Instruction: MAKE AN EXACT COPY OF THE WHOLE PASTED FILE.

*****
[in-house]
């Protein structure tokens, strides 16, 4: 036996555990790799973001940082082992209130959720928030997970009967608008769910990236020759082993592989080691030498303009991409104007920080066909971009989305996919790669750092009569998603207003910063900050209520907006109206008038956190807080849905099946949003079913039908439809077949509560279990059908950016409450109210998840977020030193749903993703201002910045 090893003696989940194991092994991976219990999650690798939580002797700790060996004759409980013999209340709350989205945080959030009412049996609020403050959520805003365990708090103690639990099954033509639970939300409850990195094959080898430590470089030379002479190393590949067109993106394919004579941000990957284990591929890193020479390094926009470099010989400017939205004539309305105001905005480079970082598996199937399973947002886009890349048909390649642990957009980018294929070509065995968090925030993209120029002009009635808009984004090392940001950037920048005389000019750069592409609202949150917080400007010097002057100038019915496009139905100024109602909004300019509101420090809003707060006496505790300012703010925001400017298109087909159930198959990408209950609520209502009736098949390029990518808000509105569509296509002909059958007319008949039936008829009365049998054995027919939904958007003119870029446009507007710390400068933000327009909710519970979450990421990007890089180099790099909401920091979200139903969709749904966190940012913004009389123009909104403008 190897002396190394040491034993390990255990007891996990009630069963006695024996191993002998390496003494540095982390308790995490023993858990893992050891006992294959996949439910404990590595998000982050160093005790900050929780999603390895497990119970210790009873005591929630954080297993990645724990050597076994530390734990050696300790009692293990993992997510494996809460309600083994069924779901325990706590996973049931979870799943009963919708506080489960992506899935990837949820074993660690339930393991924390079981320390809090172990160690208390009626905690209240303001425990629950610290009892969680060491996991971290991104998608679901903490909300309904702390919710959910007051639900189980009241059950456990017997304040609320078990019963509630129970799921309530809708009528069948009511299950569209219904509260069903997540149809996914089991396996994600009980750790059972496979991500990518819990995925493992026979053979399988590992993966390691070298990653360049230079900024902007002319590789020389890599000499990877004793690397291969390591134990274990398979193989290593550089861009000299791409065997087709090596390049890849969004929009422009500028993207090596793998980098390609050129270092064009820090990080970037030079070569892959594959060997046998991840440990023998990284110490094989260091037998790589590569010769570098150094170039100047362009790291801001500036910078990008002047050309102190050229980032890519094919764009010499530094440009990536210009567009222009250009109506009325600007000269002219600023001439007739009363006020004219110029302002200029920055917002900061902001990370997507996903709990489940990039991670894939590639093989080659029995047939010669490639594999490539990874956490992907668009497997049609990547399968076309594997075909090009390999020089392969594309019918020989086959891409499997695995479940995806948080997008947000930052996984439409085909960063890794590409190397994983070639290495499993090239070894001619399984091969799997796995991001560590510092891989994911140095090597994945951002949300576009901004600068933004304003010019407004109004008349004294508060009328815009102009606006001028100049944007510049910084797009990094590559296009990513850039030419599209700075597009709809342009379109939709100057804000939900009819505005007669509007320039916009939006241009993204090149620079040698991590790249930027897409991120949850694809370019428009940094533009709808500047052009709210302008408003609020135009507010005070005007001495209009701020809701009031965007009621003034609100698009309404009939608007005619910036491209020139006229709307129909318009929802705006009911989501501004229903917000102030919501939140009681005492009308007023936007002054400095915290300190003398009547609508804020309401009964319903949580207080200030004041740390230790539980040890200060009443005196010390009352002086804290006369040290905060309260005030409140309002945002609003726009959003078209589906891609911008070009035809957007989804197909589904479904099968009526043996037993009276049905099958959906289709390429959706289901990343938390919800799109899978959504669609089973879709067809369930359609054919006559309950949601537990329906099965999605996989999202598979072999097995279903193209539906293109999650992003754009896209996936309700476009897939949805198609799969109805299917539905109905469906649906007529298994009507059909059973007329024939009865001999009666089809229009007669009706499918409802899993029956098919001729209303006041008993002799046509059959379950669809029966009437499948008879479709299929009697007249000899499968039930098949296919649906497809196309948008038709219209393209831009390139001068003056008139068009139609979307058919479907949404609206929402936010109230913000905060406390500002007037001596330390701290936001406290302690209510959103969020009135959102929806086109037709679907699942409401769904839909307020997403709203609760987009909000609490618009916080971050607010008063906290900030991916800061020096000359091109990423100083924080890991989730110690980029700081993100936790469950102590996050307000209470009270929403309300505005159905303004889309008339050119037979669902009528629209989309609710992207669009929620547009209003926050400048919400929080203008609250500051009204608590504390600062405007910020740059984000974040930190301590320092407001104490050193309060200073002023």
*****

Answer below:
[in-house]
């Protein structure tokens, strides 16, 4: 036996555990790799973001940082082992209130959720928030997970009967608008769910990236020759082993592989080691030498303009991409104007920080066909971009989305996919790669750092009569998603207003910063900050209520907006109206008038956190807080849905099946949003079913039908439809077949509560279990059908950016409450109210998840977020030193749903993703201002910045 090893003696989940194991092994991976219990999650690798939580002797700790060996004759409980013999209340709350989205945080959030009412049996609020403050959520805003365990708090103690639990099954033509639970939300409850990195094959080898430590470089030379002479190393590949067109993106394919004579941000990957284990591929890193020479390094926009470099010989400017939205004539309305105001905005480079970082598996199937399973947002886009890349048909390649642990957009980018294929070509065995968090925030993209120029002009009635808009984004090392940001950037920048005389000019750069592409609202949150917080400007010097002057100038019915496009139905100024109602909004300019509101420090809003707060006496505790300012703010925001400017298109087909159930198959990408209950609520209502009736098949390029990518808000509105569509296509002909059958007319008949039936008829009365049998054995027919939904958007003119870029446009507007710390400068933000327009909710519970979450990421990007890089180099790099909401920091979200139903969709749904966190940012913004009389123009909104403008 190897002396190394040491034993390990255990007891996990009630069963006695024996191993002998390496003494540095982390308790995490023993858990893992050891006992294959996949439910404990590595998000982050160093005790900050929780999603390895497990119970210790009873005591929630954080297993990645724990050597076994530390734990050696300790009692293990993992997510494996809460309600083994069924779901325990706590996973049931979870799943009963919708506080489960992506899935990837949820074993660690339930393991924390079981320390809090172990160690208390009626905690209240303001425990629950610290009892969680060491996991971290991104998608679901903490909300309904702390919710959910007051639900189980009241059950456990017997304040609320078990019963509630129970799921309530809708009528069948009511299950569209219904509260069903997540149809996914089991396996994600009980750790059972496979991500990518819990995925493992026979053979399988590992993966390691070298990653360049230079900024902007002319590789020389890599000499990877004793690397291969390591134990274990398979193989290593550089861009000299791409065997087709090596390049890849969004929009422009500028993207090596793998980098390609050129270092064009820090990080970037030079070569892959594959060997046998991840440990023998990284110490094989260091037998790589590569010769570098150094170039100047362009790291801001500036910078990008002047050309102190050229980032890519094919764009010499530094440009990536210009567009222009250009109506009325600007000269002219600023001439007739009363006020004219110029302002200029920055917002900061902001990370997507996903709990489940990039991670894939590639093989080659029995047939010669490639594999490539990874956490992907668009497997049609990547399968076309594997075909090009390999020089392969594309019918020989086959891409499997695995479940995806948080997008947000930052996984439409085909960063890794590409190397994983070639290495499993090239070894001619399984091969799997796995991001560590510092891989994911140095090597994945951002949300576009901004600068933004304003010019407004109004008349004294508060009328815009102009606006001028100049944007510049910084797009990094590559296009990513850039030419599209700075597009709809342009379109939709100057804000939900009819505005007669509007320039916009939006241009993204090149620079040698991590790249930027897409991120949850694809370019428009940094533009709808500047052009709210302008408003609020135009507010005070005007001495209009701020809701009031965007009621003034609100698009309404009939608007005619910036491209020139006229709307129909318009929802705006009911989501501004229903917000102030919501939140009681005492009308007023936007002054400095915290300190003398009547609508804020309401009964319903949580207080200030004041740390230790539980040890200060009443005196010390009352002086804290006369040290905060309260005030409140309002945002609003726009959003078209589906891609911008070009035809957007989804197909589904479904099968009526043996037993009276049905099958959906289709390429959706289901990343938390919800799109899978959504669609089973879709067809369930359609054919006559309950949601537990329906099965999605996989999202598979072999097995279903193209539906293109999650992003754009896209996936309700476009897939949805198609799969109805299917539905109905469906649906007529298994009507059909059973007329024939009865001999009666089809229009007669009706499918409802899993029956098919001729209303006041008993002799046509059959379950669809029966009437499948008879479709299929009697007249000899499968039930098949296919649906497809196309948008038709219209393209831009390139001068003056008139068009139609979307058919479907949404609206929402936010109230913000905060406390500002007037001596330390701290936001406290302690209510959103969020009135959102929806086109037709679907699942409401769904839909307020997403709203609760987009909000609490618009916080971050607010008063906290900030991916800061020096000359091109990423100083924080890991989730110690980029700081993100936790469950102590996050307000209470009270929403309300505005159905303004889309008339050119037979669902009528629209989309609710992207669009929620547009209003926050400048919400929080203008609250500051009204608590504390600062405007910020740059984000974040930190301590320092407001104490050193309060200073002023």